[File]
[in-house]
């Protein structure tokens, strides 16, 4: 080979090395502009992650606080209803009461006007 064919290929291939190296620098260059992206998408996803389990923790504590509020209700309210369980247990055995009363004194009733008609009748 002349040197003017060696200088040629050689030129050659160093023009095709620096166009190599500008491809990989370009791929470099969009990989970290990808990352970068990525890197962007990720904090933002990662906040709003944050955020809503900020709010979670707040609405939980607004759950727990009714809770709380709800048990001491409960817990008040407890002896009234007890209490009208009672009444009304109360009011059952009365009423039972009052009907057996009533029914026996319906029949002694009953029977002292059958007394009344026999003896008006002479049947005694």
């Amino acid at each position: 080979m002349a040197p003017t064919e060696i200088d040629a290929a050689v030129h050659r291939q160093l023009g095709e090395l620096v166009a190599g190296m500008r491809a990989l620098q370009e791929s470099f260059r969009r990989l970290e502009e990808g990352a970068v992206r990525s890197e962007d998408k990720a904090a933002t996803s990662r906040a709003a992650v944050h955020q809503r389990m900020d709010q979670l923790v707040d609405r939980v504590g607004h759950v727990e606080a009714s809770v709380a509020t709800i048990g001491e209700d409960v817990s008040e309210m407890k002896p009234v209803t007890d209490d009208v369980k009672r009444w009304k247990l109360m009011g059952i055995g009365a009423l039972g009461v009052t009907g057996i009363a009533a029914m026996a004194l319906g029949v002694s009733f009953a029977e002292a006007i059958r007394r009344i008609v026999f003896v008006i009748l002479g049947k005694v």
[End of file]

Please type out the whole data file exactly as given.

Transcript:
[in-house]
């Protein structure tokens, strides 16, 4: 080979090395502009992650606080209803009461006007 064919290929291939190296620098260059992206998408996803389990923790504590509020209700309210369980247990055995009363004194009733008609009748 002349040197003017060696200088040629050689030129050659160093023009095709620096166009190599500008491809990989370009791929470099969009990989970290990808990352970068990525890197962007990720904090933002990662906040709003944050955020809503900020709010979670707040609405939980607004759950727990009714809770709380709800048990001491409960817990008040407890002896009234007890209490009208009672009444009304109360009011059952009365009423039972009052009907057996009533029914026996319906029949002694009953029977002292059958007394009344026999003896008006002479049947005694």
């Amino acid at each position: 080979m002349a040197p003017t064919e060696i200088d040629a290929a050689v030129h050659r291939q160093l023009g095709e090395l620096v166009a190599g190296m500008r491809a990989l620098q370009e791929s470099f260059r969009r990989l970290e502009e990808g990352a970068v992206r990525s890197e962007d998408k990720a904090a933002t996803s990662r906040a709003a992650v944050h955020q809503r389990m900020d709010q979670l923790v707040d609405r939980v504590g607004h759950v727990e606080a009714s809770v709380a509020t709800i048990g001491e209700d409960v817990s008040e309210m407890k002896p009234v209803t007890d209490d009208v369980k009672r009444w009304k247990l109360m009011g059952i055995g009365a009423l039972g009461v009052t009907g057996i009363a009533a029914m026996a004194l319906g029949v002694s009733f009953a029977e002292a006007i059958r007394r009344i008609v026999f003896v008006i009748l002479g049947k005694v």